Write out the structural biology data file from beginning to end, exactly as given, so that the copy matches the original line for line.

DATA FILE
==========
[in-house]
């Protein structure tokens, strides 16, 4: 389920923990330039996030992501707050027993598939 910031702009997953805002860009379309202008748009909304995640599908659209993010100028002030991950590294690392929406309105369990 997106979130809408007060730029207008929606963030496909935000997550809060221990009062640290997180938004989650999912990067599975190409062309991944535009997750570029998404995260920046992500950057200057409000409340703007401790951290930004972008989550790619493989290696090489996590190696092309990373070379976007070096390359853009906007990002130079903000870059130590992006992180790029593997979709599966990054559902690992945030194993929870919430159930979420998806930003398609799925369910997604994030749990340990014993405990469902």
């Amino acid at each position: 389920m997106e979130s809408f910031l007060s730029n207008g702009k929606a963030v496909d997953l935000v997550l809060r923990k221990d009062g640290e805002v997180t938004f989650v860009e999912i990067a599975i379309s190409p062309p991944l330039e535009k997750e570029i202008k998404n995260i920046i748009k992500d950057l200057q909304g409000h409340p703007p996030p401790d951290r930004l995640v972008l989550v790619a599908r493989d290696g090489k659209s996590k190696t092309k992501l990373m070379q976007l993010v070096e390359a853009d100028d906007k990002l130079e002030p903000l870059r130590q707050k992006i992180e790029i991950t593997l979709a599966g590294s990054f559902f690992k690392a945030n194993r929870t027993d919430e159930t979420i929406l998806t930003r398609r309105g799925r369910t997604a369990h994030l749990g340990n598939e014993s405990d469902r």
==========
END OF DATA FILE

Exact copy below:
[in-house]
């Protein structure tokens, strides 16, 4: 389920923990330039996030992501707050027993598939 910031702009997953805002860009379309202008748009909304995640599908659209993010100028002030991950590294690392929406309105369990 997106979130809408007060730029207008929606963030496909935000997550809060221990009062640290997180938004989650999912990067599975190409062309991944535009997750570029998404995260920046992500950057200057409000409340703007401790951290930004972008989550790619493989290696090489996590190696092309990373070379976007070096390359853009906007990002130079903000870059130590992006992180790029593997979709599966990054559902690992945030194993929870919430159930979420998806930003398609799925369910997604994030749990340990014993405990469902």
């Amino acid at each position: 389920m997106e979130s809408f910031l007060s730029n207008g702009k929606a963030v496909d997953l935000v997550l809060r923990k221990d009062g640290e805002v997180t938004f989650v860009e999912i990067a599975i379309s190409p062309p991944l330039e535009k997750e570029i202008k998404n995260i920046i748009k992500d950057l200057q909304g409000h409340p703007p996030p401790d951290r930004l995640v972008l989550v790619a599908r493989d290696g090489k659209s996590k190696t092309k992501l990373m070379q976007l993010v070096e390359a853009d100028d906007k990002l130079e002030p903000l870059r130590q707050k992006i992180e790029i991950t593997l979709a599966g590294s990054f559902f690992k690392a945030n194993r929870t027993d919430e159930t979420i929406l998806t930003r398609r309105g799925r369910t997604a369990h994030l749990g340990n598939e014993s405990d469902r």